A mix-and-match offensive line

Friedgen sees depth in versatility, not numbers

Maryland notebook

College Football

August 28, 2002|By Christian Ewell | Christian Ewell,SUN STAFF

COLLEGE PARK -- Offensive line play has been one of the strengths of the Maryland football team in recent years, but the Terrapins will be challenged in the trenches as they approach their season opener against Notre Dame on Saturday in the Kickoff Classic in East Rutherford, N.J.

Plans that seemed relatively static from spring practice -- Kyle Schmitt as center, Todd Wike and Lamar Bryant as guards and C.J. Brooks and Matt Crawford as tackle -- have been less so this month.

Linemen Raheem Lewis, Tim Donovan and Will Ferguson, all freshmen last year, were dismissed from school for academic reasons. Ed Tyler broke his foot several weeks ago, robbing Schmitt of a backup at center, and cramping problems kept Wike out of several practices during two-a-days.

Thus, Maryland has been shuffling players in the past three weeks, trying to build some depth. Whereas most programs have 15 to 20 players at the guard, tackle and center positions, this team likely will play only 10 players, if Tyler recovers.

Wike, an All-Atlantic Coast Conference selection at left guard last season, likely will start at center, with Schmitt as his backup. Schmitt doubles at right guard, where Bryant starts. Brooks starts at left guard in addition to the left tackle he played last year. Matt Crawford would play at right tackle, and Eric Dumas or Stephon Heyer would play center.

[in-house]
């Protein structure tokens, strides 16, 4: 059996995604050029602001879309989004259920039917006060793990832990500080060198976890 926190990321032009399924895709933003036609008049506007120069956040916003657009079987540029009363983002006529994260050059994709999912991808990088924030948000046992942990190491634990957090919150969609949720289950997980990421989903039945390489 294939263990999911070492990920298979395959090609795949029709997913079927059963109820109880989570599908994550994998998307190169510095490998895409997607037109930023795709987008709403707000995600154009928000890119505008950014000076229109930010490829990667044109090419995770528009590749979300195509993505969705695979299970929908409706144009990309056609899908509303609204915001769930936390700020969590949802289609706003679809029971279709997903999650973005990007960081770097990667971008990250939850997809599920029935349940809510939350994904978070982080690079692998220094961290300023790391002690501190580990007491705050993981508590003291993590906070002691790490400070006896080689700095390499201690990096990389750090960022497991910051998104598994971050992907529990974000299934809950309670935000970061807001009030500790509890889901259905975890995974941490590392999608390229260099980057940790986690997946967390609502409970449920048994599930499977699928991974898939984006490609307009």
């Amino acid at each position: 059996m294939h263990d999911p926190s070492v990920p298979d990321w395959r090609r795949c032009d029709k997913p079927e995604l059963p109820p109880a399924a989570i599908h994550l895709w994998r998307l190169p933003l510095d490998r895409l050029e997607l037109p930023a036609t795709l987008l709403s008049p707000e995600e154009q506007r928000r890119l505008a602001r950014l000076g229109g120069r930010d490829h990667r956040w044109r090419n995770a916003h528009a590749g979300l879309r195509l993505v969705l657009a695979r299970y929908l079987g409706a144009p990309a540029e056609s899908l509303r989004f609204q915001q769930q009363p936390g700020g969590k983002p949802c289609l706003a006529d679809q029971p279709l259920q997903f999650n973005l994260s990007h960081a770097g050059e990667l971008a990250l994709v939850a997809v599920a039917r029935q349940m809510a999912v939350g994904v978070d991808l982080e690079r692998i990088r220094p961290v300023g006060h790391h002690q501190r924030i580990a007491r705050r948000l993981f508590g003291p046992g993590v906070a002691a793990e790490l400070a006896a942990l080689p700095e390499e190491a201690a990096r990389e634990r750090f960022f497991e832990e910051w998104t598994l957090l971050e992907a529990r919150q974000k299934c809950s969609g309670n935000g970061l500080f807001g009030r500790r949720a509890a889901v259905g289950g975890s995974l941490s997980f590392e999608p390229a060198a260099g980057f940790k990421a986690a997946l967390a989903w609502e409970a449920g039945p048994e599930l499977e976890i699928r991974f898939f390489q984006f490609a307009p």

Or some variation on that.

"Therefore, we have a lot of depth," coach Ralph Friedgen said. "We'll do it with mirrors."

One of the surprises in this is the relative instability at center, where Melvin Fowler started 44 straight games, to be succeeded by Schmitt, it was assumed. But with Schmitt being inconsistent, and with Brooks playing well at left guard when Wike was out, it was decided to mix things up.

"He's kind of struggled," Friedgen said of Schmitt. "I'm not down on him, but to get our five best players on the field, it might be that Wike heads back to center."

Game-planning challenges

As in last year's season opener against North Carolina, Maryland faces a team with a new staff. Tyrone Willingham leads Notre Dame after seven years at Stanford.

The toughest part is scouting. In 2001, Maryland's staff had to guess which would influence the Tar Heels defense more, what defensive coordinator Jon Tenuta did at Ohio State in 2000 or what head coach John Bunting did with the New Orleans Saints.

Similarly, it's tough to tell whether Notre Dame will stick with what it used last year, because the defensive coordinator in 2001, Greg Mattis, is now defensive line coach. On the other side of the ball, will the Irish use their traditional run-based attack or pass more like Willingham's teams did at Stanford?

"Offensively, we really don't know what we're getting," Friedgen said in his weekly news conference yesterday. "It's tough to watch Notre Dame's personnel and then try to watch Stanford's offense. I'm anxious to see how that's all going to work out."

Suter on hold

Former North Carroll standout Steve Suter, touted by coaches as one of the potential breakout stars of this season, is questionable for Saturday's game with a quadriceps strain in his right leg that he's been bothered by since last week.

At one point, Suter, a sophomore wide receiver who suffered a broken thumb last season, had made nine catches for more than 20 yards each in scrimmage situations during practices.

"I'm concerned that he's not practicing," Friedgen said, "because he's made big, big plays."

Et cetera

Friedgen said again that he doesn't plan to reveal his starter at tailback (Jason Crawford or Mario Merrills) or at quarterback (Chris Kelley or Scott McBrien). ... The team heads for New Jersey and one last practice tomorrow and plans to go on a boat ride around Manhattan on Friday.

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